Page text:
Young and the band recorded nine songs in two drunken nights for what would eventually become Tonight's The Night, considered by many to be one of the most harrowing, emotionally naked and downright spooky albums ever made. "Tonight's The Night is like an OD letter," Young explained. "The whole thing is about life, dope and death." Indeed, Young's scratchy, ravaged voice and the band's barely together playing on anti-drug dirges like "Tired Eyes," "Speaking Out" and "Mellow My Mind" give the album an aura of mournful, wasted despair. Tonight's The Night was so unflinchingly raw, in fact, that Warner Brothers waited almost two years to release it. In the interim, Young made another record with his on-again, off-again collaborator Stephen Stills (the listless Long May You Run) and recorded two solo albums - On The Beach and another, originally entitled Homegrown. The latter, a chronicle of Young's divorce, was highlighted by "Like A Hurricane," an epic, Crazy Horse-powered paean to Snodgrass featuring one of his most coruscating guitar solos. The album was eventually released in 1977 as American Stars And Bars.

Strange, surreal and unremittingly bleak, On The Beach - which featured the anti-air pollution protest song "Vampire Blues" - was Young's most pointedly political statement since "Ohio," the screed against the National Guard killings of four Kent State students, that he had recorded with CSN&Y in 1970. Musically, however, the album's tone was muted and somewhat diffuse.

Not until Young reunited with Crazy Horse for Zuma did he begin to rock out again. Recorded and released in 1975, this was the first official Crazy Horse album since Everybody Knows This Is Nowhere, and it more than made up for lost time. With new guitarist Frank "Poncho" Sampedro on board, Crazy Horse was able to regain the incendiary chemistry that had been lost when Whitten died.

After cranking it up with Zuma, quick-change artist Young returned to the home-spun, laid-back acoustic style of Harvest, with 1978's Comes A Time, an album that resonates with some of Young's most exquisitely beautiful songs. One track, "Lotta Love," became young's first Top Ten hit since "Heart Of Gold," but not until former back-up singer Nicolette Larson covered it.

Just when it seemed as if Young had settled into a comfortably mellow groove, however, he suddenly veered off in a radically different direction. By this time, punk rock was challenging the hegemony of the old rock hierarchy, and Young, alone among his sadly anachronistic contemporaries, embraced the revolution. As he told one interviewer: "As soon as I heard them [rock's old guard] saying, 'God, what the fuck is this... this is going to be over in three months,' I knew it was a sure sign right there that they were going to bite it if they didn't watch out." Emboldened by punk's elemental, back to the basics approach, he recorded Rust Never Sleeps, his best album of the decade.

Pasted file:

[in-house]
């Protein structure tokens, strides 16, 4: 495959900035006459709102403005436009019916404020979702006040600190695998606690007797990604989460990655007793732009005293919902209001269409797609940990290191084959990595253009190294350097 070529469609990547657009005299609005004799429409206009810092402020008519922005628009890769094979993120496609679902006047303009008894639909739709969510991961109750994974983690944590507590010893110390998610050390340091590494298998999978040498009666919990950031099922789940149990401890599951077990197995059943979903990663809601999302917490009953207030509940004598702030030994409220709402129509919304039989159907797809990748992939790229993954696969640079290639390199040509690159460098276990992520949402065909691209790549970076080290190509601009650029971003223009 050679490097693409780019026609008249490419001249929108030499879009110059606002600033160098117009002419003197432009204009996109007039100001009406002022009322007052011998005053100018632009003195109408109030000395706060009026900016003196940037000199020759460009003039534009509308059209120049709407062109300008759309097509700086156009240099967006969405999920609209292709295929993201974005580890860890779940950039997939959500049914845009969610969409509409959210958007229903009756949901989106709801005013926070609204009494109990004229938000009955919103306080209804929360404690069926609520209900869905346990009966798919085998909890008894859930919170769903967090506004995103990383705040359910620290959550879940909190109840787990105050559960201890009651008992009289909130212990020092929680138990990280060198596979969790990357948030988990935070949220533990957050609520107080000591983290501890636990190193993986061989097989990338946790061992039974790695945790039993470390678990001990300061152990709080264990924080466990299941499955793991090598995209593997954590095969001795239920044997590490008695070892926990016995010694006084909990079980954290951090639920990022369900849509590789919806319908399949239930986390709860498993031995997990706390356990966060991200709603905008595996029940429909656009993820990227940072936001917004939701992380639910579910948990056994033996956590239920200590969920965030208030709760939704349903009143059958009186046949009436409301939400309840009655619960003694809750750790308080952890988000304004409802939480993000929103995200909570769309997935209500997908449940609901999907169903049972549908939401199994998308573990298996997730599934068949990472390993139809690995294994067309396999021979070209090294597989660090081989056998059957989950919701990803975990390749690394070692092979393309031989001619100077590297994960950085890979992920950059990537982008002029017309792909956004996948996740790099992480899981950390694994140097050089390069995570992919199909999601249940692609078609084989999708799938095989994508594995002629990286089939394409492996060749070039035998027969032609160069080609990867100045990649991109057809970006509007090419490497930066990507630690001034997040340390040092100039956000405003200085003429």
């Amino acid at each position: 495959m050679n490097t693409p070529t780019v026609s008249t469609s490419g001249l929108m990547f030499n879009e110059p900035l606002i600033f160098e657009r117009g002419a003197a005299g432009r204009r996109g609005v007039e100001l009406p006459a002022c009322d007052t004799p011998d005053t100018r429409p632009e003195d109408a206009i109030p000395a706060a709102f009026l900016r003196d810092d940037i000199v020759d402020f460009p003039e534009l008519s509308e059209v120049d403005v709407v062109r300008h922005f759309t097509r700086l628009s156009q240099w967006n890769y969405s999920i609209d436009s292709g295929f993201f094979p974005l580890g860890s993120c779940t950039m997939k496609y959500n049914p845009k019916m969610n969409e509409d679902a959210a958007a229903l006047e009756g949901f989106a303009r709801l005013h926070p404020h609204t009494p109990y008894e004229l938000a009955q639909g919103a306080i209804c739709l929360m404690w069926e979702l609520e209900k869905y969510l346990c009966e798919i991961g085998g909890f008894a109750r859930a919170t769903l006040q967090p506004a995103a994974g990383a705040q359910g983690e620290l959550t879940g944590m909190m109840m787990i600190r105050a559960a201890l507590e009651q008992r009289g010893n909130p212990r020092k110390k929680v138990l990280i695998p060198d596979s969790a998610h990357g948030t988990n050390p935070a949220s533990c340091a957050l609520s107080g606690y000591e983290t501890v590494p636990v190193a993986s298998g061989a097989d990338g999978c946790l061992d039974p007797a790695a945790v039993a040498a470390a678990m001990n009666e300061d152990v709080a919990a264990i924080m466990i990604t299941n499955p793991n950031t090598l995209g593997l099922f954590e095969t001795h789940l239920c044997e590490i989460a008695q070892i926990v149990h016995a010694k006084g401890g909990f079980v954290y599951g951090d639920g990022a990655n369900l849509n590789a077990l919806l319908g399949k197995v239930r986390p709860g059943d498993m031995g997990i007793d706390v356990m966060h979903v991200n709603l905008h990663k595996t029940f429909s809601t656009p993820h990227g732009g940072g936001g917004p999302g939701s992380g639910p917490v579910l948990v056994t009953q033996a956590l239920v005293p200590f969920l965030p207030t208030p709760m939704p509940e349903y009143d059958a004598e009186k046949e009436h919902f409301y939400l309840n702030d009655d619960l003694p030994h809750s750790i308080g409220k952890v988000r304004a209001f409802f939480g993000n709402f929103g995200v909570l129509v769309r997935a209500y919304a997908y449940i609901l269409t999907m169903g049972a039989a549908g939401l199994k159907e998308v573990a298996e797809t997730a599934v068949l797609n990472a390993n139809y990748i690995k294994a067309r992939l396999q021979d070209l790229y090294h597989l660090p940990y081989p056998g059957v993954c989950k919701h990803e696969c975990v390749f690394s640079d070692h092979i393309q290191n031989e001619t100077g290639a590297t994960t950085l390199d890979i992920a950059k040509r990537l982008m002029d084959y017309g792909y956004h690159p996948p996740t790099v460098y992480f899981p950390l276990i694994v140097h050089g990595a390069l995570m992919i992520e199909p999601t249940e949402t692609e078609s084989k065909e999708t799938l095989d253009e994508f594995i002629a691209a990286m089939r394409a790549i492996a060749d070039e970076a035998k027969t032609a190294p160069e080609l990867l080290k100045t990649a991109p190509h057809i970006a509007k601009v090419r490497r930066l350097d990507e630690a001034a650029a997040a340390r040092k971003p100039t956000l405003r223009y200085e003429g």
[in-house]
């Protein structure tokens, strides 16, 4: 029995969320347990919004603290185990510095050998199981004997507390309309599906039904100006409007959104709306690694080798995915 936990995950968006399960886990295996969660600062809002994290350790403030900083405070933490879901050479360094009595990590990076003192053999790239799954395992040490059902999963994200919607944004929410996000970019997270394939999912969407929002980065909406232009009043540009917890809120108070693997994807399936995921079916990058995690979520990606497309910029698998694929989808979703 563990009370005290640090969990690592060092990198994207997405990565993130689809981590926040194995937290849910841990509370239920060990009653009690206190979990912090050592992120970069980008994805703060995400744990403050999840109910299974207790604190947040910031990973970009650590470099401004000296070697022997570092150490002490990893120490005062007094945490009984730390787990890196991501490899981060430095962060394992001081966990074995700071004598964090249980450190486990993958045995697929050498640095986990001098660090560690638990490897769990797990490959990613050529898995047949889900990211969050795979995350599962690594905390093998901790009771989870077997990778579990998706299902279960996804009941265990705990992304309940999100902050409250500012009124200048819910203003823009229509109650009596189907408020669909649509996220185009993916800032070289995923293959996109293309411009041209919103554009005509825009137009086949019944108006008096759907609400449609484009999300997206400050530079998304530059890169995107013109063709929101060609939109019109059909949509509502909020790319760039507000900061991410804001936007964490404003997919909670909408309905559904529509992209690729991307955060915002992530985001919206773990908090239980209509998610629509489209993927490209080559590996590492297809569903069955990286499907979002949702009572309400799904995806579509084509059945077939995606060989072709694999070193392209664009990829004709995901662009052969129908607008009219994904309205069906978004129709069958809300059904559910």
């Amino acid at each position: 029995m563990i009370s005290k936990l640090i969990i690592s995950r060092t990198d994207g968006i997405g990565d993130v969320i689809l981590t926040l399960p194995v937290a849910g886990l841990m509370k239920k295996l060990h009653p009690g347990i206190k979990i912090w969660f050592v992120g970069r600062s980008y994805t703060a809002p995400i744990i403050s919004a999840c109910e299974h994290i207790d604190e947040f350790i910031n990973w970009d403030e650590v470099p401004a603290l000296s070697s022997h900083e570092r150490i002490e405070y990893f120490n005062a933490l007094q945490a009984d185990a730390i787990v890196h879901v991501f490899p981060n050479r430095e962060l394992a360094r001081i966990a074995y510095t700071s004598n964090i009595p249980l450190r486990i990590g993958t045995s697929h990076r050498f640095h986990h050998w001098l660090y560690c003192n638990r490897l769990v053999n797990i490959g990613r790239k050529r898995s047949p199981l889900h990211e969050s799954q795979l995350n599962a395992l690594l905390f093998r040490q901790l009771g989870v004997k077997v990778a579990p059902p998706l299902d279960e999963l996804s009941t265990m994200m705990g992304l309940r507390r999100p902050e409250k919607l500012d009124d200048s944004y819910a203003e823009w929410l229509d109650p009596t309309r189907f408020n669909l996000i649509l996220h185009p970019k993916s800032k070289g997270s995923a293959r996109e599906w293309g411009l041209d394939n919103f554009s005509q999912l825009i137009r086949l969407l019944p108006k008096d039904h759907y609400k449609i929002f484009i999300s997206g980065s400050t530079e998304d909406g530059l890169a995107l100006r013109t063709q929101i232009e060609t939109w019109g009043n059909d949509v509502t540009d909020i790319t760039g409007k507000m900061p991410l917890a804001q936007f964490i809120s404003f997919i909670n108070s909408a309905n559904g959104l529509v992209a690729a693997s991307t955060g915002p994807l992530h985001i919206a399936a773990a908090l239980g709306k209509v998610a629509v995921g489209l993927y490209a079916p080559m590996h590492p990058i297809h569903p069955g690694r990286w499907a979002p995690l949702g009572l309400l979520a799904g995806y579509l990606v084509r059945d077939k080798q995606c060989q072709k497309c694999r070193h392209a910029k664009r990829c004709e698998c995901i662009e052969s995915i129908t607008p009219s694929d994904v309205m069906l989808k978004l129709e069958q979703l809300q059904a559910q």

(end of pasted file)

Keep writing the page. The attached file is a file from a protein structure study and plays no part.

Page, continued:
"It's better to burn out than to fade away," Young warbled on "My My, Hey Hey," the song that opened and closed Rust Never Sleeps. The line was at once a commentary on the creeping complacency that Young felt was rotting rock's old order and a ringing affirmation of the music's new vitality and relevance. As Young saw it, rock was now as much about the Sex Pistols as it was about Elvis ("The King is gone but he's not forgotten / This is the story of Johnny Rotten").

And if the scabrous, new-punk thrash of Rust Never Sleeps tracks like "Powderfinger," "Sedan Delivery" and "Welfare Mothers" was any indication, Young and Crazy Horse weren't about to be written off as obsolete Jurassics any time soon.

After the twin triumphs of Rust Never Sleeps and a subsequent 1979 tour, it was painfully obvious that, among those rockers who had come of age in the Sixties, young was about the only one who still had something meaningful to say or play. He had started the Seventies with a bang and ended them with a sonic boom. In 1979, both Rolling Stone and [New York's] Village Voice voted young the Artist Of The Decade.

SAMPLE AND HOLD (1980-1989)

Even the most hard-core Neil Young fans regard the Eighties as Young's "lost" years, and have trouble reconciling the erratic (and frequently awful) albums of the era with his seminal Seventies output. But to disregard the genre-hopping Young of the Eighties is to not take the full measure of the artist. Neil Young simply has to follow his capricious creative instincts wherever they may lead him, critics and consumers be damned; he wouldn't be Neil Young if it were otherwise. "Neil Young from the early Sixties and early Seventies is like Perry Como," Young told an interviewer in 1982. "That's the way I look at it. If I was still taking it that seriously, I'd be where Crosby, Stills and Nash are today."

After starting out the decade recording Hawks And Doves, an odd and frequently inscrutable amalgam of love songs and populist sloganeering, Young once again teamed up with Crazy Horse for Reactor. An uninspired return to the raunch-and-roll of Rust Never Sleeps, Reactor seemed more like a regression than a step forward. But then things really started getting interesting.

As primal punk mutated into the cold, metallic, keyboard-driven sounds of New Wave, Young followed suit with Trans, an album - his first for Geffen Records - that almost exclusively featured synthesizers and digitally processed guitars and vocals. "This new technology has opened up a whole new thing for me," Young told David Gans in 1982. "This is the most free expression I've been able to have, because it's so technical. I love the machines, and I think the machines are where it's at." Young, rock's unpredictable provocateur, was at it again. But his time, there was a method to his madness.